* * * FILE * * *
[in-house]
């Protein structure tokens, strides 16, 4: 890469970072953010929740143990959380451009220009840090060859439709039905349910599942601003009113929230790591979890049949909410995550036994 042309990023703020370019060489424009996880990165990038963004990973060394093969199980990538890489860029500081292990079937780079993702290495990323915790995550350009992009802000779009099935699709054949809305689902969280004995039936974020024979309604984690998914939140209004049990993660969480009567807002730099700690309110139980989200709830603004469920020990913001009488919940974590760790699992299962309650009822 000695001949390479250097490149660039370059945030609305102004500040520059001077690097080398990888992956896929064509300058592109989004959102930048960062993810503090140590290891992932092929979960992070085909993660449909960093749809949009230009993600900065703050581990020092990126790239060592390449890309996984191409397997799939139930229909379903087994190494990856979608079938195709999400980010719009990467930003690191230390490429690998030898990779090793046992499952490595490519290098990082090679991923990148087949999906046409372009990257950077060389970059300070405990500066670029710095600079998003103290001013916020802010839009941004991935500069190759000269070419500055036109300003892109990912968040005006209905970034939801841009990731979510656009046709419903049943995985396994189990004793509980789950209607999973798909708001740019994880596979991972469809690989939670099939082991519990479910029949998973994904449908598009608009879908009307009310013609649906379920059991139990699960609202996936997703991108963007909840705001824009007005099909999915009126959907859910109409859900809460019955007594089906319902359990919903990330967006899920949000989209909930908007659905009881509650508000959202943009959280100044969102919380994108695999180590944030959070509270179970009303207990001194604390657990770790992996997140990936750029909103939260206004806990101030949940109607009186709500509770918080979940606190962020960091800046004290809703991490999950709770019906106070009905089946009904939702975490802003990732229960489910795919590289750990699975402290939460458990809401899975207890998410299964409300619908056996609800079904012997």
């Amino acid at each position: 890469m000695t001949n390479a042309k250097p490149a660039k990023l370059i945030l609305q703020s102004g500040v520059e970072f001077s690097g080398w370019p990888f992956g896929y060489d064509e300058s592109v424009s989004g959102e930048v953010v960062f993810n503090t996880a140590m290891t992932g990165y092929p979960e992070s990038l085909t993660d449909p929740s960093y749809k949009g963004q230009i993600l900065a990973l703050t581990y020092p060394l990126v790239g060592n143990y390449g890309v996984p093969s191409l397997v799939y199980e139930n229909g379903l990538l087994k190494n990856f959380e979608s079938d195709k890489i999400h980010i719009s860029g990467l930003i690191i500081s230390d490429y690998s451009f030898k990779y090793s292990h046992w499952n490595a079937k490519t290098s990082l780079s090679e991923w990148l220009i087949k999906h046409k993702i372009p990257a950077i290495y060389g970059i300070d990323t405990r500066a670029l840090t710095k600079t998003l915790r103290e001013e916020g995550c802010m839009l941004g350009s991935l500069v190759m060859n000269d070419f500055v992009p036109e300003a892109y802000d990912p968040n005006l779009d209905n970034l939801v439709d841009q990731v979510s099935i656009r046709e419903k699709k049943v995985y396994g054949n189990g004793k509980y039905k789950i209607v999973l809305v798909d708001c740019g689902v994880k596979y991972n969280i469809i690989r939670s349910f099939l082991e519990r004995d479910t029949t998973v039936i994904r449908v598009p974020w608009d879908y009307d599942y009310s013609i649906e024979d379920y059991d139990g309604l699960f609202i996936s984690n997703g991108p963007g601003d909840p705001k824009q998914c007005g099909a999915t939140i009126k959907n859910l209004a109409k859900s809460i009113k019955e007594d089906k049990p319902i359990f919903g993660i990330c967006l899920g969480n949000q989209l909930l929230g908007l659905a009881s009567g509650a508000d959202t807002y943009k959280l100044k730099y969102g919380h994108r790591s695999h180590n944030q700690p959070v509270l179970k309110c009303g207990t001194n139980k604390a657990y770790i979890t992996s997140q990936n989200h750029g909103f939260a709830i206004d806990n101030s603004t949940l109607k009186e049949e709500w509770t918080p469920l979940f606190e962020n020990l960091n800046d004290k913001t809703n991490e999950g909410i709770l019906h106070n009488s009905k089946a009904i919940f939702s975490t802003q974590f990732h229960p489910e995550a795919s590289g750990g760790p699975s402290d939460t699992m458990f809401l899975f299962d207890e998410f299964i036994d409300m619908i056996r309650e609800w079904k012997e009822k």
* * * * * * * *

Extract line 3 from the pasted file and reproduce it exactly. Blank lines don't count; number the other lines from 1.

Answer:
């Amino acid at each position: 890469m000695t001949n390479a042309k250097p490149a660039k990023l370059i945030l609305q703020s102004g500040v520059e970072f001077s690097g080398w370019p990888f992956g896929y060489d064509e300058s592109v424009s989004g959102e930048v953010v960062f993810n503090t996880a140590m290891t992932g990165y092929p979960e992070s990038l085909t993660d449909p929740s960093y749809k949009g963004q230009i993600l900065a990973l703050t581990y020092p060394l990126v790239g060592n143990y390449g890309v996984p093969s191409l397997v799939y199980e139930n229909g379903l990538l087994k190494n990856f959380e979608s079938d195709k890489i999400h980010i719009s860029g990467l930003i690191i500081s230390d490429y690998s451009f030898k990779y090793s292990h046992w499952n490595a079937k490519t290098s990082l780079s090679e991923w990148l220009i087949k999906h046409k993702i372009p990257a950077i290495y060389g970059i300070d990323t405990r500066a670029l840090t710095k600079t998003l915790r103290e001013e916020g995550c802010m839009l941004g350009s991935l500069v190759m060859n000269d070419f500055v992009p036109e300003a892109y802000d990912p968040n005006l779009d209905n970034l939801v439709d841009q990731v979510s099935i656009r046709e419903k699709k049943v995985y396994g054949n189990g004793k509980y039905k789950i209607v999973l809305v798909d708001c740019g689902v994880k596979y991972n969280i469809i690989r939670s349910f099939l082991e519990r004995d479910t029949t998973v039936i994904r449908v598009p974020w608009d879908y009307d599942y009310s013609i649906e024979d379920y059991d139990g309604l699960f609202i996936s984690n997703g991108p963007g601003d909840p705001k824009q998914c007005g099909a999915t939140i009126k959907n859910l209004a109409k859900s809460i009113k019955e007594d089906k049990p319902i359990f919903g993660i990330c967006l899920g969480n949000q989209l909930l929230g908007l659905a009881s009567g509650a508000d959202t807002y943009k959280l100044k730099y969102g919380h994108r790591s695999h180590n944030q700690p959070v509270l179970k309110c009303g207990t001194n139980k604390a657990y770790i979890t992996s997140q990936n989200h750029g909103f939260a709830i206004d806990n101030s603004t949940l109607k009186e049949e709500w509770t918080p469920l979940f606190e962020n020990l960091n800046d004290k913001t809703n991490e999950g909410i709770l019906h106070n009488s009905k089946a009904i919940f939702s975490t802003q974590f990732h229960p489910e995550a795919s590289g750990g760790p699975s402290d939460t699992m458990f809401l899975f299962d207890e998410f299964i036994d409300m619908i056996r309650e609800w079904k012997e009822k």